February 7, 2019 Abdul Haqq

Soul Food? Sex Slaves, the Catholic Church & R Kelly

The recent visit of Pope Francis to the Middle East was historic for more than one reason.[1] His decision to reveal details about nuns being subjected to sexual slavery by some priests in the Catholic Church is timely, particularly when considering that not so long ago, the world witnessed the genocide and similar enslavement of Yazidi women and girls in the region at the hands of Daesh (ISIS).[2] Understandably, this  latest revelation has caused uproar among Catholic communities still reeling in shock from previous ones relating to the sexual abuse of thousands of children spanning seven decades.[3]

Before proceeding further, it is necessary at this juncture to inform, or at least remind readers about the vocation of a nun who can be described as: ‘a member of a religious community of women, typically one living under vows of poverty, chastity, and obedience.[4] In view of the latest revelation, victims have undoubtedly been subjected to circumstances antithetical to the above-mentioned characteristics. In contrast, they have been exposed to irreligious, immoral and unchaste environments where their vows of ‘obedience’ have likely been replaced by coercion, grooming or both.

Silence of the lambs

What makes this revelation even more startling is the common perception of nuns as ascetic, devout servants of the Church being forever polluted by this news.  Although other equally serious controversies have previously besmirched this otherwise pristine image,[5] the thought of subjugated habit-wearing sisters being utilised as sex slaves by priests and bishops is one that is difficult to comprehend.  Unfortunately, and despite protestations from the official representative body for nuns, papal investigations and punitive action continue to fall woefully short of expectations.  The Catholic global organisation of nuns denounced an existing ‘culture of secrecy’ stating:

We condemn those who support the culture of silence and secrecy, often under the guise of ‘protection’ of an institution’s reputation or naming it ‘part of one’s culture’. We advocate for transparent civil and criminal reporting of abuse whether within religious congregations, at the parish or diocesan levels, or in any public arena.[6]

February’s edition of the Vatican magazine entitled, ‘Women Church World’ was the first to publicly reveal this particular scandal and is probably the reason for the pope’s disclosure during his Middle East tour. Having said this, his knowledge regarding the scale of this scandal – as well as that of the Vatican – has been longstanding, dating back to his predecessor, Pope Benedict’s tenure. His defence of Benedict continues to be unwavering:

Pope Benedict had the courage to dissolve a female congregation which was at a certain level, because this level of slavery had entered it – slavery, even to the point of sexual slavery – on the part of clerics or the founder.” [7]

His comments are interesting – worryingly so – as they highlight the very patriarchal methodology of addressing sensitive issues by removing the victims; namely, the ‘female congregation’ on this occasion without taking relevant action against the perpetrators of these abhorrent crimes. What happened to the victims? Were they provided with advice and counseling or compensated in any form and relocated to safer, more conducive environments for their careers? And what about the perpetrators? Were they treated similar to their child abusing comrades (although many could well be one in the same culprit) and quietly relocated to other parishes without so much as a slap on the wrist? Why has next to nothing been mentioned about either of their fates? This culture of ‘silence and secrecy’ around priests is arguably as criminal as the abusive acts themselves and Pope Francis should be held accountable for this.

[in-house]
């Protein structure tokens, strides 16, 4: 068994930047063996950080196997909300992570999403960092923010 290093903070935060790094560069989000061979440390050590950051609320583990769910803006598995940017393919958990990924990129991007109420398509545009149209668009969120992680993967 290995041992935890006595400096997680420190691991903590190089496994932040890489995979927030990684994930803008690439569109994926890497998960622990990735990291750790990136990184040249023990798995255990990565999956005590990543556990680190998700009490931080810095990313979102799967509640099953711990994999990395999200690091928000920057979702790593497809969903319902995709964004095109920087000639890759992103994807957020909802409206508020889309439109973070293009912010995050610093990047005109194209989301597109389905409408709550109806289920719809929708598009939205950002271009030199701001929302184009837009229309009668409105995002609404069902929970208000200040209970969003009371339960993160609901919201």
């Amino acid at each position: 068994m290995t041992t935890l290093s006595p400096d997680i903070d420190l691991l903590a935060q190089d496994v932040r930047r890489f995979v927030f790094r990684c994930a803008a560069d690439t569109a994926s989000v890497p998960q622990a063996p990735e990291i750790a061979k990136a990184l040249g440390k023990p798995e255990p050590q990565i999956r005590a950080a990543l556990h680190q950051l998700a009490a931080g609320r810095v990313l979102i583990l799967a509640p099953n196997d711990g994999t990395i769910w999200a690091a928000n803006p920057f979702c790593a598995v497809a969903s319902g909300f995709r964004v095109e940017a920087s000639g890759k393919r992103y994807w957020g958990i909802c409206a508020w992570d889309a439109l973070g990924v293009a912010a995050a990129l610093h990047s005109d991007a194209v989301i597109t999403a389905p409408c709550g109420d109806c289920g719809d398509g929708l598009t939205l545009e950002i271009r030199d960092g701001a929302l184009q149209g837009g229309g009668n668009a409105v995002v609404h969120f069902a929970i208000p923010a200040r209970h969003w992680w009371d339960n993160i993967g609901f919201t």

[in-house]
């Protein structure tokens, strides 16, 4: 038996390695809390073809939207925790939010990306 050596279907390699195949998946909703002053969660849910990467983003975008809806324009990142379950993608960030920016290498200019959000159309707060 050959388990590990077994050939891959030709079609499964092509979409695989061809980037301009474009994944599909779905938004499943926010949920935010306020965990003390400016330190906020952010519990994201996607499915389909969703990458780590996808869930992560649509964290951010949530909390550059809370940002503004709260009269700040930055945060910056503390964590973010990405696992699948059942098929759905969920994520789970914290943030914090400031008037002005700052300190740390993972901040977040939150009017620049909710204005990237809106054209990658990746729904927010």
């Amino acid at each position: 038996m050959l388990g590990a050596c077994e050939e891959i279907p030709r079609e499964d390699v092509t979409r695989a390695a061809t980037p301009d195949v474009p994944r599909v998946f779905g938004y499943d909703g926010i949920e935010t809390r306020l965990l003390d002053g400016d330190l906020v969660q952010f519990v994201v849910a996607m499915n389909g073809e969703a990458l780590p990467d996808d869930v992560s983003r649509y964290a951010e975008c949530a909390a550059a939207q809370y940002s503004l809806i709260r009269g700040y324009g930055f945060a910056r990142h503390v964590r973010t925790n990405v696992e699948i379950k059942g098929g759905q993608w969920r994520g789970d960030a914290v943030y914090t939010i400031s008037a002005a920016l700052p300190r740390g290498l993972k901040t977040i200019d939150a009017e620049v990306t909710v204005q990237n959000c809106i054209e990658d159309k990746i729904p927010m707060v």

Religiosity or Irreligiosity; that is the question

The muted response from some quarters of society raises even more questions regarding whether crimes committed against women of faith weigh lighter in the scales than those who decide to eschew religion.  One only has to contrast media coverage of this unraveling account with that of Rahaf Mohammed al-Qunun, the young Saudi woman who fled her family and life in Saudi Arabia.[8] The primary reason for fleeing was due to her renouncing religion and the family’s subsequent response:

The Saudi teen claims her family became abusive when she renounced Islam.” [9]

Somewhat of a media frenzy ensued as she sought asylum in the West with governments and agencies scrambling to assist her in her plight. Canada stepped in to offer asylum when Australia failed to respond to her very public intention of emigrating there. The Foreign Minister was even present to welcome her upon arrival at the airport; such was the coup of attracting a young Saudi woman who had renounced her faith and fled her homeland:

Foreign Minister Chrystia Freeland greeted Rahaf Mohammed al-Qunun after she landed in Toronto, wearing a skirt, a gray hoodie emblazoned in red with the word “CANADA” and a blue cap with the logo of the United Nations High Commissioner for Refugees (UNHCR).”[10]

It is unlikely a fully veiled Muslim woman, whose attire more resembles a Catholic habit-wearing nun, would have received equal attention in the same circumstances (the exception being her not wanting to renounce her faith). Similar to nuns, such women wishing to adhere – through choice – to their respective faiths are rarely afforded the same degree of attention when compared to those seeking what is celebrated as escaping to newly found liberation. Nevertheless, the fact remains that more needs to be done societally to confront the systemic abuse continuing to plague the Catholic Church. Such criminality should cease being designated to the papacy alone. It has proved increasingly unfit for purpose.